When COVID hit, it became unsafe to engage our guests in the store in the way we had previously. Our guests don't come to us just to walk in the store to pick up a product. They want to immerse themselves and they want to engage and they want to play with your product. So we leveraged our Augmented Reality technology to allow them to try on make-up without the sanitary concerns of actually touching the product. It was a key enabler to keep our guests excited and engaged when it wasn't safe to leave samples out.

Is that now to be the infamous ‘new normal’? There’s certainly no turning back, concluded Whittemore:  

I think we have to accept that what was disrupted by the pandemic is not going to go back to status quo. We feel that the pace of change, and the acceleration that we've seen in change through the pandemic is only going to continue to increase.

Dog food dinner

That’s a sentiment that would find favor with Dr. Bernd Heinrichs, Executive Vice President & Chief Digital Officer Mobility Solutions at Bosch, where COVID acceleration has also been felt:

Over the last year we learned really to leverage technology and digital transformation to stay close to our teams. Daily stand-ups, transparency to the whole team, really gets you closer, so there is a physical proximity generated in a world which is more apart than it was before and that is held up by technology. Digital transformation is a key to that and we leverage digital transformation now much more than we did before the pandemic, in external activities towards our customers and with our partners, internally by optimizing productivity and increasing efficiency.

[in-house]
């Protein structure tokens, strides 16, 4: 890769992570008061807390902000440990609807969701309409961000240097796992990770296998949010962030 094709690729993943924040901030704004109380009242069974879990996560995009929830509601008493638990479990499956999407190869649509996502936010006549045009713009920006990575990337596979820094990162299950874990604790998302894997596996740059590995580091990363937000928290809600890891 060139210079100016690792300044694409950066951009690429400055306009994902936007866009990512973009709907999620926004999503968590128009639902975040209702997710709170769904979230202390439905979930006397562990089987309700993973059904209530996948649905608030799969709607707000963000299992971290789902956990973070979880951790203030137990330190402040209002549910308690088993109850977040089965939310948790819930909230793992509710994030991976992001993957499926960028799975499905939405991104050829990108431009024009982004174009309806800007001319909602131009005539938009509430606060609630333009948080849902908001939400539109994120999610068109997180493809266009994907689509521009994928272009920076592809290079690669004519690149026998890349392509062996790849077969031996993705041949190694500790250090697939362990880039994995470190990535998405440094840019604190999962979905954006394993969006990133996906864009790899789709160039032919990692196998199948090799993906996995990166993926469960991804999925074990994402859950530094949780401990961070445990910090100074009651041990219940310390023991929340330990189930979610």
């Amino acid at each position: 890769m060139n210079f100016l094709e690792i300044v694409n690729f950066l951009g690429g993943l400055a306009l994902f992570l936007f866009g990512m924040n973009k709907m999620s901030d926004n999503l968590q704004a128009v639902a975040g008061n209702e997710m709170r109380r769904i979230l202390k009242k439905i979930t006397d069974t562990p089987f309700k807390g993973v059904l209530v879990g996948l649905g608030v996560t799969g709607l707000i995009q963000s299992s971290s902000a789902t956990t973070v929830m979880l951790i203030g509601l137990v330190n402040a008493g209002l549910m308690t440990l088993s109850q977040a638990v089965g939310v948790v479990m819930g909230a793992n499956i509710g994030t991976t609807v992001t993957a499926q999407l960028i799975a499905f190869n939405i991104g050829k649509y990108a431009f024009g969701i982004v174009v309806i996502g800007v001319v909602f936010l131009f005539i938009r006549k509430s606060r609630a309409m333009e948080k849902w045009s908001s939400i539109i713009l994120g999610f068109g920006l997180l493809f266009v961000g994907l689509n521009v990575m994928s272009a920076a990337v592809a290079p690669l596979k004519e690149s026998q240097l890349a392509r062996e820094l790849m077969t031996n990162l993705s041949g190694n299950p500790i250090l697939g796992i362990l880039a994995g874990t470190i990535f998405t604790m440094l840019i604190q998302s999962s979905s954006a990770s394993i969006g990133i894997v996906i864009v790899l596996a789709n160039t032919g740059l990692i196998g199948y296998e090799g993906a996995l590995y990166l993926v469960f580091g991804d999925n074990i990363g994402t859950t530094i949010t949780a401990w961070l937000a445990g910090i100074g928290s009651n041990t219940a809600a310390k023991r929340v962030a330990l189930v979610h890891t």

This ramping up of transformation activity has meant managing internal cultural change, he said: 

One example is how we educate our people. Everybody knows that education is key in these times and we are leveraging cloud-based education for our employees and really enabling them to leverage external in the same way as internal type of activities to learn more, and prepare for the future of jobs and positions.

Another reality lies in ‘eating your own dog food’, suggested Heinrichs: 

The first thing I learned at Bosch - and what was really instrumental for us and in our activities - is to look at your own plants, really eat your own dog food, and bring in technology and digital transformation into the plants and onto production floors. We did that. We are offering solutions to the outside world using the experience we gained internally. 

For us, it became very clear that in these difficult times, where our production floors are sometimes empty, we need to optimize even more than we did before. So we encourage our people to think about optimizing their environment and 'bot-ify' their environment, to come and learn how to implement bots, which can increase the efficiency and productivity in their environment and their plant and in their work. They love to do that. You need to educate people in doing that, so that they can really make a difference. 

At the center of all this lies data, he added:

There was one thing which we learned in this last year which is that data is a core of all the changes we are doing. That is what we do internally and bring to the outside world and I can only encourage you to do it like that, then you are capable of inventing things like prediction, like automation and all of that in a really rapid way.

Re-educating education

Meanwhile Down Under in Melbourne, Australia, John Dewar, Vice-Chancellor and President of La Trobe University, reflected on the impact COVID has had on the higher education system there, highlighting an estimated 20% reduction in revenues for the next three or four years. That means looking at new ways of operating and once again the theme of digital acceleration comes for the fore: